This technology lends itself to going directly to 12 volts and thus skipping several stages of voltage reduction and the additional losses and added cost. Normally the AC-DC converter runs in the boost mode because it is easier to do power factor correction in the boost mode. To generate a voltage lower than the peak AC input voltage a buck-boost configuration must be used. When the AC voltage is lower than the output voltage, the input must be boosted to a higher voltage. When the AC voltage is higher than the input voltage the voltage must be bucked to this lower voltage. One of the patents in this portfolio deals with that buck-boost configuration, to do power factor correction. This is not feasible with the present technology. The new invention can sense the overtones in the buck-boost circuit and remove them in a similar manner.

A great deal of the current PFC correction technology uses the chopper in the critical conduction mode (CCM). The CCM works like this, the chopper turns on and charges the inductor. The control loop, which regulates the output voltage, generates a current signal such that when the charge current in the inductor reaches this signal, the chopper commutes and the energy in the inductor passes into the load. As the current in the inductor falls, a sensor detects when it passes through zero. When it passes through zero the circuit switches to charge mode and repeats the cycle. This circuit is “self oscillating,” that is the parameters of the circuit cause it to oscillate. Self-oscillation has the drawback that the frequency of oscillation ranges over a wide range, plus the fact that two separate high speed current sense comparisons have to be made every cycle. The advantage of the new technology is that no high speed current comparisons need to be made. The current sense takes place over a whole cycle of 8.33 milliseconds and adjustments to the duty cycle are made as a result of that measurement. The chopper frequency is constant and only the fraction of the charge time is varied, the so called duty factor. Because of the closed loop nature of the new technology, the power factor is made close to unity no matter what happens to the input, output, and components as a function of time and temperature.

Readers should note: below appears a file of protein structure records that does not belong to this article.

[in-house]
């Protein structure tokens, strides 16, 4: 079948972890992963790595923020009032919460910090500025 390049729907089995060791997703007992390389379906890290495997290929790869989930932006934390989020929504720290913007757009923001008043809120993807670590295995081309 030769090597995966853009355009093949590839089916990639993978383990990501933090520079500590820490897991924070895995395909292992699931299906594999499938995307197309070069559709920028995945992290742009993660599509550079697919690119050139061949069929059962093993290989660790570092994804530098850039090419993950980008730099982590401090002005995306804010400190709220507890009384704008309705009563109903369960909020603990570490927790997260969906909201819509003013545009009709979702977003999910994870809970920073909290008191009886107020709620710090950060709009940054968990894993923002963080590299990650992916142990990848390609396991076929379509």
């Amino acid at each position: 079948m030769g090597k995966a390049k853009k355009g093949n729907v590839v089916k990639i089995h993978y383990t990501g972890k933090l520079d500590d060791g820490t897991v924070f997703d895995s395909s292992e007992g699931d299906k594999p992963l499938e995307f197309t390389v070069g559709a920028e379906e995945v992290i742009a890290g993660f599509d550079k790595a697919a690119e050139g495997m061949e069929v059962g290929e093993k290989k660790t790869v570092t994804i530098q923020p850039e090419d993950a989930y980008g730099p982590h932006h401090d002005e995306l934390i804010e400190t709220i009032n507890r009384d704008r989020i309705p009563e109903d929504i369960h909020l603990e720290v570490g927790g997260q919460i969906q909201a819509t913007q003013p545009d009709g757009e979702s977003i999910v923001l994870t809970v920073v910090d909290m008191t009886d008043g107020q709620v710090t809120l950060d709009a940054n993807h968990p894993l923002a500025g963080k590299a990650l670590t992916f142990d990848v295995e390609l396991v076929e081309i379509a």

The seller would like to be granted a license back.

Patent Summary

U.S. Patent Classes & Classifications Covered in this listing:

Class 363: Electric Power Conversion Systems

Conversion systems wherein a single electrical source circuit is coupled to a single electrical load circuit.

Subclass 39: With means to introduce or eliminate frequency components
Subclass 45: Including means for reducing ripples from the output
Subclass 46: With ripple responsive, automatic control

Class 324: Electricity: Measuring And Testing

This is the residual home for all subject matter, not elsewhere classified, relating to the measuring, testing (or sensing) of electric properties, (e.g., determining ground resistivity, determining frequency of an alternating current, determining kilowatt hour demand), or the measuring, testing or sensing of nonelectric properties by electric means (e.g., determining moisture, a nonelectric property, by measuring conductance with a resistance bridge; determining speed, a nonelectric property by use of an electric tachometer).

Subclass 623: Harmonic

Class 327: Miscellaneous Active Electrical Nonlinear Devices, Circuits, And Systems

This is the residual class for electrical devices, circuits or systems having an output not directly proportional to its input and comprising at least one component which can provide gain or can route electrical current and which device, circuit or system does not form a complete system such as is classified specifically elsewhere or a subcombination of utility only in such elsewhere classified system.

Subclass 330: With rectifier or nonlinear impedance